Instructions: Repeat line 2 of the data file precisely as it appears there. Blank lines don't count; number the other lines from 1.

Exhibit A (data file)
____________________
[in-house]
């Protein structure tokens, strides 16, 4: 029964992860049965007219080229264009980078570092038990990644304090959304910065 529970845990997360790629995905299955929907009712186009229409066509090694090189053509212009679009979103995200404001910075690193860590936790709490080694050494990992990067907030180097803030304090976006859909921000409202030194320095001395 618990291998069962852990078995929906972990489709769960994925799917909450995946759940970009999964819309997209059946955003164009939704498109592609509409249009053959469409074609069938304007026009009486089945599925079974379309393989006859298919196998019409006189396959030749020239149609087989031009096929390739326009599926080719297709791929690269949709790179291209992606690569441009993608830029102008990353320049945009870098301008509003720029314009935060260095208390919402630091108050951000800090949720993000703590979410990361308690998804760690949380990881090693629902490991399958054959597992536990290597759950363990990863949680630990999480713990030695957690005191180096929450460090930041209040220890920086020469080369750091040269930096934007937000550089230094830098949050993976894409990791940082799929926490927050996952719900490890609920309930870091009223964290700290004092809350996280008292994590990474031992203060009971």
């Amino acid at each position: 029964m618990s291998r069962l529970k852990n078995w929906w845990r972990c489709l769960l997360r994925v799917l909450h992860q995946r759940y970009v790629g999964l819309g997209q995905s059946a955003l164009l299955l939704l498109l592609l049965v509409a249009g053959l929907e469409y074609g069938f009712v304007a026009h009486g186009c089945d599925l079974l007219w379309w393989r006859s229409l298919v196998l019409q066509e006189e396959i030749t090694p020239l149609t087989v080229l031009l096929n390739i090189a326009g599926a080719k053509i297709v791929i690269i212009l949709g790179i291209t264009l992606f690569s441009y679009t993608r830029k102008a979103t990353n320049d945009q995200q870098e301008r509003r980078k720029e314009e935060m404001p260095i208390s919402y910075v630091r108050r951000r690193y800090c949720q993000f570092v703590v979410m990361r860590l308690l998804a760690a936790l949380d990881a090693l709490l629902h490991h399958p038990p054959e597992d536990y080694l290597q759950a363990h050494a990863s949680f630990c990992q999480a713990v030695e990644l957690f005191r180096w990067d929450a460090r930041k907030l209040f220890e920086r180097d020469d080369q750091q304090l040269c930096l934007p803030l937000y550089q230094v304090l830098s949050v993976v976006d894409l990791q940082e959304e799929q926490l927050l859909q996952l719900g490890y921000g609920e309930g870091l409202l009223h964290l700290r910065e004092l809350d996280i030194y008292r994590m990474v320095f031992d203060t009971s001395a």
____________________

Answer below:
């Protein structure tokens, strides 16, 4: 029964992860049965007219080229264009980078570092038990990644304090959304910065 529970845990997360790629995905299955929907009712186009229409066509090694090189053509212009679009979103995200404001910075690193860590936790709490080694050494990992990067907030180097803030304090976006859909921000409202030194320095001395 618990291998069962852990078995929906972990489709769960994925799917909450995946759940970009999964819309997209059946955003164009939704498109592609509409249009053959469409074609069938304007026009009486089945599925079974379309393989006859298919196998019409006189396959030749020239149609087989031009096929390739326009599926080719297709791929690269949709790179291209992606690569441009993608830029102008990353320049945009870098301008509003720029314009935060260095208390919402630091108050951000800090949720993000703590979410990361308690998804760690949380990881090693629902490991399958054959597992536990290597759950363990990863949680630990999480713990030695957690005191180096929450460090930041209040220890920086020469080369750091040269930096934007937000550089230094830098949050993976894409990791940082799929926490927050996952719900490890609920309930870091009223964290700290004092809350996280008292994590990474031992203060009971």